Author profile: Shireen T. Hunter

Shireen T. Hunter is a Visiting Professor at Georgetown University’s School of Foreign Service. She directs a project on Reformist Islam funded by the Carnegie Corporation Of New York. She is also a Distinguished Scholar at CSIS where she directed the Islam Program from 1998 to 2005. She is the author of seven books and three monographs and the editor and contributor of seven books and three monographs. She has contributed to more than 35 edited volumes and written forty journal articles. Her publications include, Reformist Voices of Islam: Mediating Islam and Modernity (M.E. Sharpe, forthcoming in June 2008); Islam And Human Rights: Advancing A US–Muslim Dialogue (ed.) (CSIS Press, 2005); Modernization, Democracy and Islam (co-editor and contributor) (Praeger, 2004); Islam In Russia: The Politics of Identity And Security (M.E. Sharpe, 2004); Islam: Europe’s Second Religion (ed.) (Prager, 2002). Her latest book is Iran Divided: Historic Roots of Iranian Debates on Identity, Culture, and Governance in the 21st Century (Rowman & Littlefield, 2014).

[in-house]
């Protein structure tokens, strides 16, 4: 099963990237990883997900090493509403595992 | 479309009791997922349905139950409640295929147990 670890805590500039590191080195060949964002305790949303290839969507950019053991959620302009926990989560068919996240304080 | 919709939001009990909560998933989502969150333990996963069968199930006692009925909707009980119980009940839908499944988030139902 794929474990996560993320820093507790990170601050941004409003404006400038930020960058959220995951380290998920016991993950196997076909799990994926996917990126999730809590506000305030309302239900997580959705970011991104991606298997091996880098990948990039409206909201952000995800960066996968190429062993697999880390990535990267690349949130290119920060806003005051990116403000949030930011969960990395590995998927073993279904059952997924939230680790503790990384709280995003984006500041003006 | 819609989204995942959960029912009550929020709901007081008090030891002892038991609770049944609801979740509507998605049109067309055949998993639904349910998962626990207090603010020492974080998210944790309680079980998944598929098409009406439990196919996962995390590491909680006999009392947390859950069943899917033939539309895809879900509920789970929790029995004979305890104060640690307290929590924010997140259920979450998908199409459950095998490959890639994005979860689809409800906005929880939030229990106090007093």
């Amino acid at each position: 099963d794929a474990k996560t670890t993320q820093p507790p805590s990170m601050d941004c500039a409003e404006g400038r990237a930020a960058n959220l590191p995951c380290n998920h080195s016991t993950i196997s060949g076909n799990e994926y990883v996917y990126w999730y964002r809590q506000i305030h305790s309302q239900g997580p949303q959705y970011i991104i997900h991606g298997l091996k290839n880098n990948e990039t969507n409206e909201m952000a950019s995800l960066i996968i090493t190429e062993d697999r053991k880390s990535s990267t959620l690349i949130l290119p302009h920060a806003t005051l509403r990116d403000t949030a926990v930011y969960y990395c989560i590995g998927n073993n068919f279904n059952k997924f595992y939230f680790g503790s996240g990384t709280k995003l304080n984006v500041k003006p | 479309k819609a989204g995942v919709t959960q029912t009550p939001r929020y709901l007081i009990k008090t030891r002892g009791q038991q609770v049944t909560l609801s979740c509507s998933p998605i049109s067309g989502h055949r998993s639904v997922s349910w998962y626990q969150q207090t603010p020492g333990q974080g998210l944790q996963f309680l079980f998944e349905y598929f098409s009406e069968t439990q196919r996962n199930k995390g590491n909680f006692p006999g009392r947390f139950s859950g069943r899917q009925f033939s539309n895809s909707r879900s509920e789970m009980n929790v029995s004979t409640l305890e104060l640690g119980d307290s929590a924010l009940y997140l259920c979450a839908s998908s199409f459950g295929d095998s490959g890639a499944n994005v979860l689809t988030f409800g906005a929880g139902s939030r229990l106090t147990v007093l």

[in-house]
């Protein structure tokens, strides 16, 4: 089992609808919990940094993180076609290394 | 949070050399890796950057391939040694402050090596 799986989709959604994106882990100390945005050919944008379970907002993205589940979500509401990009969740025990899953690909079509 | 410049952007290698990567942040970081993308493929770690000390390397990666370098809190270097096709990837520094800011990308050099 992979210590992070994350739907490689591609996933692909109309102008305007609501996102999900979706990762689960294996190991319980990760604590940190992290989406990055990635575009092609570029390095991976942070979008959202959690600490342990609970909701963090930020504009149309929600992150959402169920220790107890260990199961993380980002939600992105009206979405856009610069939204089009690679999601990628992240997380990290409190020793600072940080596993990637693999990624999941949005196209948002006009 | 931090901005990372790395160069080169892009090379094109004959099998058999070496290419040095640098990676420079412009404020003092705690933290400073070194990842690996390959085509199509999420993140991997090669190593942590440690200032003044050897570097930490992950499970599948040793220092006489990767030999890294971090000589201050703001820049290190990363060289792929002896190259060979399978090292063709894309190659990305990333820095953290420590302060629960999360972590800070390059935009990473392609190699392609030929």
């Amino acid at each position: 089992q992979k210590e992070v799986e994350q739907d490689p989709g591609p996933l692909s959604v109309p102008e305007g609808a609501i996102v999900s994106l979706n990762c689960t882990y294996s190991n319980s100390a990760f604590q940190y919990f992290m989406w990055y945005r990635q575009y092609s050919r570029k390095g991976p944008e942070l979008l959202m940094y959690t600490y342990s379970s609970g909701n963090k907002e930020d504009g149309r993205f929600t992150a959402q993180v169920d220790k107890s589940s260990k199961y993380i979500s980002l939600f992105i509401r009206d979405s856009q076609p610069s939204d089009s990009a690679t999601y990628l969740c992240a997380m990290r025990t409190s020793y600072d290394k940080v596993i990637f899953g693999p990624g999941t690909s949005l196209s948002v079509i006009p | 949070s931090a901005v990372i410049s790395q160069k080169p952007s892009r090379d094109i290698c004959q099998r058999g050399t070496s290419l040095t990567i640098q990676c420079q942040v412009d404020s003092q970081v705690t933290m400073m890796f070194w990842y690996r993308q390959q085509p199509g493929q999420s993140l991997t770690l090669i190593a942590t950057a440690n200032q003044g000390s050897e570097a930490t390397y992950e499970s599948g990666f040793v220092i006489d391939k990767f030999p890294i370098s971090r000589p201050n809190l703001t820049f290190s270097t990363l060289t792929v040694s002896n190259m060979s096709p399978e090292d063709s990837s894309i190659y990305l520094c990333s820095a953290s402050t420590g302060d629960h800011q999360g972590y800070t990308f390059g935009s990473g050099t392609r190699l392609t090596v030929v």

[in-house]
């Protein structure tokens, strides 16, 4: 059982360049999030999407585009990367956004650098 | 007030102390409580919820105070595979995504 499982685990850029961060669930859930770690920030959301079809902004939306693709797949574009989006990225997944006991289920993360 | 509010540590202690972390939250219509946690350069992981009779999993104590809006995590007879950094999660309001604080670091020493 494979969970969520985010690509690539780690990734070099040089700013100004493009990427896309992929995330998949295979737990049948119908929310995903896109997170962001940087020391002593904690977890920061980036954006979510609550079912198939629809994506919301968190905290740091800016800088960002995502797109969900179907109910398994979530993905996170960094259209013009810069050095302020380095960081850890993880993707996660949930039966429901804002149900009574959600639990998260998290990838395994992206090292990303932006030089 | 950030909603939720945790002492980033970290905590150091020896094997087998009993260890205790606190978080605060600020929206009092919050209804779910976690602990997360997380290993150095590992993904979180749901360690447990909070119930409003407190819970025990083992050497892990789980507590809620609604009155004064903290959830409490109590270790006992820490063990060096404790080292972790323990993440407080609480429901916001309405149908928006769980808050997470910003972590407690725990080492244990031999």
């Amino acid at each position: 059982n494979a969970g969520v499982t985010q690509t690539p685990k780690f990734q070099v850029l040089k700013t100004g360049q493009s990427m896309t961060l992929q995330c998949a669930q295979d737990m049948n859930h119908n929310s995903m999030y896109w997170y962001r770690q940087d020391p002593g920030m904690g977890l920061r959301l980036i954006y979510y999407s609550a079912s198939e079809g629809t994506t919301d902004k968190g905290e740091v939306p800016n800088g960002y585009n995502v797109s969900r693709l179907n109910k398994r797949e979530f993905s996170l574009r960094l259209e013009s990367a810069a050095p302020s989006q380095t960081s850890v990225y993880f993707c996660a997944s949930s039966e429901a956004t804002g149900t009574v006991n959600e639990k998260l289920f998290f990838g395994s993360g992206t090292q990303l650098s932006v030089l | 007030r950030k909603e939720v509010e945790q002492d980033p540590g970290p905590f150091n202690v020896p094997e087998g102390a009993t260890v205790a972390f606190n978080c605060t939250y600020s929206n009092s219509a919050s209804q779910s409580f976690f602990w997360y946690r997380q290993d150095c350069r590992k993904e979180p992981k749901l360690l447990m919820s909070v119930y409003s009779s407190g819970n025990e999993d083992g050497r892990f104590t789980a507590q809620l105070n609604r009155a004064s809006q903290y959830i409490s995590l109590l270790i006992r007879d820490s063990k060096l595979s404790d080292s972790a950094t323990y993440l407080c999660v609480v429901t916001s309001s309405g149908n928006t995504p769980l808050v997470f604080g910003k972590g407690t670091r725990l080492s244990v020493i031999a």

The Future of Islamic State Systems in Light of Rising Sectarian Tensions

Shireen T. Hunter • Jan 4 2016 • Articles

Violence in the Islamic World is not principally attributable to religion, though its increasing salience fosters conditions for sectarian conflict.

Religion and International Affairs: From Neglect to Over-Emphasis

Shireen T. Hunter • Apr 7 2010 • Articles

Religion, in the past, had influenced the behavior of international actors without determining it, although its role often went unnoticed. This situation, notwithstanding the new found fascination with the impact of religion on international affairs, has not changed. Religion is neither the source of conflicts and disputes nor a panacea for global problems.

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